Horses have been Paula Tate’s passion for as long as she can remember. For the past four decades, she’s operated the Paula Tate Training Center, where she’s trained hundreds of horses and taught people to ride for competition and pleasure. Over the years she’s become known for her expertise in breeding, raising and training Arabian horses, many of which have gone on to win national championships in the U.S. and Canada.
More recently Paula launched the nonprofit Partners in the Wind, a charitable program that pairs abused and neglected horses with children, including those at risk with emotional and social problems. In the near future, she plans to expand her program to include women who have been victims of domestic violence.
Paula says she can’t imagine a job that she could love more, but she’s well aware of the abuse her body’s taken. “I’ve never broken a bone, but I’ve certainly hit the rail with my legs or had horses fall on me,” says Paula. “It’s just the nature of the career.”
She says she’s still fit and strong, but just doesn’t have the strength she used to, especially now that she’s 67. Ten years ago, an injury to her arms and shoulders made her job especially tough. “It felt like my arms were jammed,” says Paula. “I couldn’t raise them higher than my shoulders.” Putting a saddle or a bridle on a horse was a challenge.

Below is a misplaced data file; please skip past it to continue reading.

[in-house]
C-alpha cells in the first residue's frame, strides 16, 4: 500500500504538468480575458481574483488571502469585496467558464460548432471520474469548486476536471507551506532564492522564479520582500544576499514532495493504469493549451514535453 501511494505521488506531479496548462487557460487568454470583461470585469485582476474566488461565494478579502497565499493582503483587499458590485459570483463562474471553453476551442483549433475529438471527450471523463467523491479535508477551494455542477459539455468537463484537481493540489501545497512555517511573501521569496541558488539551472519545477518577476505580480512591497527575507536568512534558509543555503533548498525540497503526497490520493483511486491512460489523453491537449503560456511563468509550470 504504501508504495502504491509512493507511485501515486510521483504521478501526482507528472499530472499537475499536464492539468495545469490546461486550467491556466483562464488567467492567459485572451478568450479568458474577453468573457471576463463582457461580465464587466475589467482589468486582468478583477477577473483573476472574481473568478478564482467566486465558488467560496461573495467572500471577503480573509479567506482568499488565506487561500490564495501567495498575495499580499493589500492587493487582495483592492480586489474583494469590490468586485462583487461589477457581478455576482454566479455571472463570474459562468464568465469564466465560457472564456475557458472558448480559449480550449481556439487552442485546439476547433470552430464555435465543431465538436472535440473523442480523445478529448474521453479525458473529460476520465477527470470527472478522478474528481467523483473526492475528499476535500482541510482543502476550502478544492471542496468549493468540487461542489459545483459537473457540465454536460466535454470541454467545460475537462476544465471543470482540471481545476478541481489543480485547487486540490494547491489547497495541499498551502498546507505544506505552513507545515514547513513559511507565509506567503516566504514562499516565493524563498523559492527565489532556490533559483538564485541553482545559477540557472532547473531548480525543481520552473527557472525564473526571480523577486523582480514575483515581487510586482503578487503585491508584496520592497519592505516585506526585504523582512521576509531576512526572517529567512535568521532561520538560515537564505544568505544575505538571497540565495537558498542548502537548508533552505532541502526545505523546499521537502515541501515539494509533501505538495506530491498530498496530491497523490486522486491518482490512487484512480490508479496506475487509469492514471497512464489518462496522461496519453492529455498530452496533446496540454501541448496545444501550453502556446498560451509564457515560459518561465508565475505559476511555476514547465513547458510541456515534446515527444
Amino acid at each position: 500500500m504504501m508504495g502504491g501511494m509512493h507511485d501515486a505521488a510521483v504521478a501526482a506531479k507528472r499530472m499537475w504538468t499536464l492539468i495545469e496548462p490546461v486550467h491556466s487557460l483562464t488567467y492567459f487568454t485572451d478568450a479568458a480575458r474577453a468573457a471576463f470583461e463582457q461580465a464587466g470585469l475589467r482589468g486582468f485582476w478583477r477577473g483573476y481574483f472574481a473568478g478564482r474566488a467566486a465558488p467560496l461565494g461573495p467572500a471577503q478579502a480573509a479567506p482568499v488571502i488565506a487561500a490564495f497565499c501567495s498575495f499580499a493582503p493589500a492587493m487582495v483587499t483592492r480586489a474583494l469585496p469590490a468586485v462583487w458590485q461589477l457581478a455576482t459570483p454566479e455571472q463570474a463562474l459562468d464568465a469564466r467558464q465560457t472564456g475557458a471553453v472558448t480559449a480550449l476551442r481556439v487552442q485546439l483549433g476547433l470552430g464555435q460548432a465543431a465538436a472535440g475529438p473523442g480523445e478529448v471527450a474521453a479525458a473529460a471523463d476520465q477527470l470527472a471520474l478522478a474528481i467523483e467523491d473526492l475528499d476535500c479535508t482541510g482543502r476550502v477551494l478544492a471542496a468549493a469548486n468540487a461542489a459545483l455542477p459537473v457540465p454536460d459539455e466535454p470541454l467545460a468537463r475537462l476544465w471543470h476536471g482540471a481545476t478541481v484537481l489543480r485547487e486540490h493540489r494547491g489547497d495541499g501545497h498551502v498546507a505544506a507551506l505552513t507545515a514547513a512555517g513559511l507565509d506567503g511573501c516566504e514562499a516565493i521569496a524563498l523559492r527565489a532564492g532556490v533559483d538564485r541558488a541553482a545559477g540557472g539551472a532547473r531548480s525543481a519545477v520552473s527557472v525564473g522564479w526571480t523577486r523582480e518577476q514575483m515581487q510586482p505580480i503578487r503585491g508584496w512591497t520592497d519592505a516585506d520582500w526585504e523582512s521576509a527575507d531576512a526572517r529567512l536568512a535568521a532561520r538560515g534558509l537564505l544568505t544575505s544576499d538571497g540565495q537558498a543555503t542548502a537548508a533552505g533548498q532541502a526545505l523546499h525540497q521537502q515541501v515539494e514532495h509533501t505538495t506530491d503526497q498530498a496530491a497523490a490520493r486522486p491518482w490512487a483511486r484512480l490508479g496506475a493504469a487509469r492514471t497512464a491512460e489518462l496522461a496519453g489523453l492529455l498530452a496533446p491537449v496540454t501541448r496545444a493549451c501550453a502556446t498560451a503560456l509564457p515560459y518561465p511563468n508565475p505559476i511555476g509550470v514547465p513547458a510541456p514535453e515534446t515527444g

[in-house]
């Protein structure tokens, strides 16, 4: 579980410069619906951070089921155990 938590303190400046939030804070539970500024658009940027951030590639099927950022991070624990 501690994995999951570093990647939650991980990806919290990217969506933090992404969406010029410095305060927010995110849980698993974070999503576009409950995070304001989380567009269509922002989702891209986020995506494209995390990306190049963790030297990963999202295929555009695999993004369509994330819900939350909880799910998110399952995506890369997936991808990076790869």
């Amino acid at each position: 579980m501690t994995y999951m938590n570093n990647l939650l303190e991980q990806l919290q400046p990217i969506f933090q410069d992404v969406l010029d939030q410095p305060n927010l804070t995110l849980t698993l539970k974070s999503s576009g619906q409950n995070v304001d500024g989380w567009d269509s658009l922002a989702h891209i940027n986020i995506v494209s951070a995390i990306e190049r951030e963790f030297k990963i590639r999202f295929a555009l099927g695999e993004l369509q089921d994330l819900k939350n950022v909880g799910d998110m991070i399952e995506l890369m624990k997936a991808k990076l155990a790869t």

In September, when she received a letter in the mail about the Nopal Cactus Juice, she was intrigued and called the office to order some. By her first follow-up call a week later, she was telling the health coaches how thrilled she was. “It was amazing,” says Paula. “There was a marked improvement in my arms and shoulders. I had so much more flexibility and relief from pain. I could even lift my arms to put on deodorant, something I had not been able to do in a long time.”
Her energy level is up, too. “I was coming home after working nine horses, taking a brief rest and then getting a second wind,” says Paula. “I feel like I can get up and go again. It’s great.”